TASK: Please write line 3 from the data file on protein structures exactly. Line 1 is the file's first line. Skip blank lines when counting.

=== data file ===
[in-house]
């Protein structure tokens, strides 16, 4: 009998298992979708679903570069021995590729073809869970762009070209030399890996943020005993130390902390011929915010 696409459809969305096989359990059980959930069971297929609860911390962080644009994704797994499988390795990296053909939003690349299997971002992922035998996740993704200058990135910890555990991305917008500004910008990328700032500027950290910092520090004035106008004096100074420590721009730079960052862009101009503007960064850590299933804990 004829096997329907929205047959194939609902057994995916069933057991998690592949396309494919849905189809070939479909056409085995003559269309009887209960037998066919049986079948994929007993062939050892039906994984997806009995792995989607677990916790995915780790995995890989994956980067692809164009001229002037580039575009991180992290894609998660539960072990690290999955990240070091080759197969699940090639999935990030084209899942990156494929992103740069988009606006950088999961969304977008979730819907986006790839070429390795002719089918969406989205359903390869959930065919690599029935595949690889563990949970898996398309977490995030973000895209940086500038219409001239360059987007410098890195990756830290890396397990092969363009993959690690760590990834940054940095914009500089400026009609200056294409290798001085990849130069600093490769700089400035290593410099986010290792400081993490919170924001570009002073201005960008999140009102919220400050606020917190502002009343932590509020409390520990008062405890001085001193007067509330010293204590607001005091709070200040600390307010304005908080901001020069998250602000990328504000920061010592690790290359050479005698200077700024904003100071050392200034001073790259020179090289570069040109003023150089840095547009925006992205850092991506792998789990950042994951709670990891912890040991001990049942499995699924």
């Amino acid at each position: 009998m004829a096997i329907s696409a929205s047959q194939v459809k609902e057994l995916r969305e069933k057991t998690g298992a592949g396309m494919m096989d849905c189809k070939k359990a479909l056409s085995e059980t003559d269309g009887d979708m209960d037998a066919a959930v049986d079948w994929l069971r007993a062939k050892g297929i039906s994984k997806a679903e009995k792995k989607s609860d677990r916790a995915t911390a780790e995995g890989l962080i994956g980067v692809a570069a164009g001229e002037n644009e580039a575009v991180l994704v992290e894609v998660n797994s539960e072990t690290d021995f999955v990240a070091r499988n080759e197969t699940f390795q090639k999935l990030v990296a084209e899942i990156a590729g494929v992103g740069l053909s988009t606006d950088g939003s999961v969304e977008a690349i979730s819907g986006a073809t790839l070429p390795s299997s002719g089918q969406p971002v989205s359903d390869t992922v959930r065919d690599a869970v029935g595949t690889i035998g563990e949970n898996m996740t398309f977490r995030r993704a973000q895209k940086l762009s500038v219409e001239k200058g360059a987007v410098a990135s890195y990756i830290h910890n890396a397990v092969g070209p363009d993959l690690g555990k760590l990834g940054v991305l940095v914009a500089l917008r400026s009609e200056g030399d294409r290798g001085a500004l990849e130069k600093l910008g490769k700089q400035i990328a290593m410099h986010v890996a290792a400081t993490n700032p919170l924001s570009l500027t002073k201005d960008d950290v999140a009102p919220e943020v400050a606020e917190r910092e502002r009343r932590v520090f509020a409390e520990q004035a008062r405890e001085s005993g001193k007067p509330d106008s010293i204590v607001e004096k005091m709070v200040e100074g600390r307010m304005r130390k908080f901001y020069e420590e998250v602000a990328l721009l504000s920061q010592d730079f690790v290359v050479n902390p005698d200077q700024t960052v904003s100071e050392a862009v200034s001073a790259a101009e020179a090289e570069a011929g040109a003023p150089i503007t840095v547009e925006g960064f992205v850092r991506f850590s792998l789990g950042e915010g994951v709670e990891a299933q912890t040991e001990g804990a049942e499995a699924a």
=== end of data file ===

């Amino acid at each position: 009998m004829a096997i329907s696409a929205s047959q194939v459809k609902e057994l995916r969305e069933k057991t998690g298992a592949g396309m494919m096989d849905c189809k070939k359990a479909l056409s085995e059980t003559d269309g009887d979708m209960d037998a066919a959930v049986d079948w994929l069971r007993a062939k050892g297929i039906s994984k997806a679903e009995k792995k989607s609860d677990r916790a995915t911390a780790e995995g890989l962080i994956g980067v692809a570069a164009g001229e002037n644009e580039a575009v991180l994704v992290e894609v998660n797994s539960e072990t690290d021995f999955v990240a070091r499988n080759e197969t699940f390795q090639k999935l990030v990296a084209e899942i990156a590729g494929v992103g740069l053909s988009t606006d950088g939003s999961v969304e977008a690349i979730s819907g986006a073809t790839l070429p390795s299997s002719g089918q969406p971002v989205s359903d390869t992922v959930r065919d690599a869970v029935g595949t690889i035998g563990e949970n898996m996740t398309f977490r995030r993704a973000q895209k940086l762009s500038v219409e001239k200058g360059a987007v410098a990135s890195y990756i830290h910890n890396a397990v092969g070209p363009d993959l690690g555990k760590l990834g940054v991305l940095v914009a500089l917008r400026s009609e200056g030399d294409r290798g001085a500004l990849e130069k600093l910008g490769k700089q400035i990328a290593m410099h986010v890996a290792a400081t993490n700032p919170l924001s570009l500027t002073k201005d960008d950290v999140a009102p919220e943020v400050a606020e917190r910092e502002r009343r932590v520090f509020a409390e520990q004035a008062r405890e001085s005993g001193k007067p509330d106008s010293i204590v607001e004096k005091m709070v200040e100074g600390r307010m304005r130390k908080f901001y020069e420590e998250v602000a990328l721009l504000s920061q010592d730079f690790v290359v050479n902390p005698d200077q700024t960052v904003s100071e050392a862009v200034s001073a790259a101009e020179a090289e570069a011929g040109a003023p150089i503007t840095v547009e925006g960064f992205v850092r991506f850590s792998l789990g950042e915010g994951v709670e990891a299933q912890t040991e001990g804990a049942e499995a699924a």